|Hungover much, Eddie?|
OSU Hoops at-a-glance:
-Program founded: 1908
-All time record: 1,532-1,071
-2 national titles (1945, 1946)
-6 Final Fours (most recent: 2004)
-24 NCAA Tournament appearances
-17 regular season conference titles (1 Big 12)
-4 conference tournament titles (2 Big 12)
-Gallagher-Iba Arena, the "Madison Square Gardens of the Plains", holds 13,611
History with TCU: The Cowboys and Horned Frogs have met 19 times on the basketball court, with OSU taking 17 of those match ups. TCU's two wins, though, both came north of the Red River: a 37-16 win in Stillwater in 1925 and a 92-61 victory in Oklahoma City in 1986. Their last meeting, a 66-58 OSU win, came at the Las Vegas Holiday Invitational during TCU's ill-fated 6-win season in 2005-06. Perhaps the biggest connection between these two programs is that former Horned Frog coach Moe Iba (who won 96 games at TCU from 1987-1994) is the son of legendary coach Henry Iba- who won 655 games and those two national championships at OSU from 1934-1970.
Famous Former Cowboys:
- Don Haskins: Went on to become a Hall of Fame coach, winning 719 games and the 1966 national title at Texas Western (now UTEP). They even made a movie about him.
- John Starks: Famously went 2-for-18 from the field in Game 7 of the '94 NBA Finals against the Rockets while with the New York Knicks. Also did stints with the Warriors (twice), Bulls and Jazz and won Sixth Man of the Year in 1997.
- Bryant "Big Country" Reeves: Led OSU to the '95 Final Four and then became the first draft pick ever for the Vancouver Grizzlies. Ate his way through a six-year, $61.8 million contract and retired midway through the 2001-2002 season.
- Bill Self: He's won 476 games and a national title in his head coaching career at Oral Roberts, Tulsa, Illinois and his current gig at Kansas.
- Desmond Mason: The Waxahachie native spent ten years in the NBA with the Sonics, Bucks, Hornets, Thunder and Kings. He won the 2001 Slam Dunk Contest.
- John Lucas III: The son of former Spur & Rocket John Lucas, Jr, Lucas III originally attended Baylor but transferred after, you know, one of his teammates murdered another one and their coach tried to pin all of the program's misdeeds on the dead guy. After transferring to OSU, he led the Cowboys to the 2004 Final Four and has played professionally for the Rockets, Bulls and a plethora of teams overseas.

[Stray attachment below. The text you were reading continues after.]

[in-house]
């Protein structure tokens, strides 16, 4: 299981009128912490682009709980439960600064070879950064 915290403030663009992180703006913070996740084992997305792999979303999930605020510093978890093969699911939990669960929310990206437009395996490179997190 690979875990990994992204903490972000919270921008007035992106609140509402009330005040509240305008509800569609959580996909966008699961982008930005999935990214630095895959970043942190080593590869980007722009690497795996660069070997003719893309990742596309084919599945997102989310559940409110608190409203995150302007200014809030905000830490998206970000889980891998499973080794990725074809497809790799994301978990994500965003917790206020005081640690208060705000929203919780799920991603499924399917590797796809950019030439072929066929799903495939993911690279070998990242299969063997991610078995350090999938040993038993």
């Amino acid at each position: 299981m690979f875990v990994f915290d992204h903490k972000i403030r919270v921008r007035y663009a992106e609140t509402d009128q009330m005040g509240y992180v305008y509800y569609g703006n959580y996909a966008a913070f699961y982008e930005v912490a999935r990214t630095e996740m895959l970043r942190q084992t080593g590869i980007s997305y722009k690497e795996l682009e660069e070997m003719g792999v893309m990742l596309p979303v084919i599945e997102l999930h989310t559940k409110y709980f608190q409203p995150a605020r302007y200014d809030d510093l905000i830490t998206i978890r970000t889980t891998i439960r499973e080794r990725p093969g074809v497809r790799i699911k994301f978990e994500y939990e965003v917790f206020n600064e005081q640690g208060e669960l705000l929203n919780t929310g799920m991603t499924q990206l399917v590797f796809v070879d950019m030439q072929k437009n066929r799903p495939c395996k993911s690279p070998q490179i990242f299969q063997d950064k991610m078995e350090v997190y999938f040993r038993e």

Recent History: After the legendary (coach and drunk) Eddie Sutton retired as OSU's head coach following the 2005-06 season, he handed the reigns to his son Sean. Gotta love taxpayer-supported nepotism! The younger Sutton was fired after two NIT appearances and replaced with former UMass head coach Travis Ford. In Ford's first season in Stillwater, 2008-09, the Cowboys won 23 games and advanced to the 2nd round of the NCAA Tournament. The next year they won 21 games and bowed out in the 1st round of the NCAA's. The next year they won 20 games and went to the NIT. Last year they went 15-18 (including winning just two games on the road all year) and didn't make any postseason appearance for the first time since 1990.
Outlook for next year: Much like the Frogs, OSU was led offensively last year by a 5'9" senior guard. Keiton Page, who scored just over 17 per game, hands over the scoring torch to rising sophomore Le'Bryan (French for "The Bryan") Nash, a product of Dallas' Lincoln High who averaged 13.3 per contest as a freshman. The team's leading rebounder last year was Michael Cobbins, a redshirt freshman from Amarillo. Ford will need to dramatically reverse the downward slide the program has taken under his watch to save his job, and his hopes will likely be pinned to incoming freshman Marcus Smart. Smart is a five-star 6'4" shooting guard from Flower Mound who chose OSU over offers from Kansas, North Carolina and Marquette amongst others.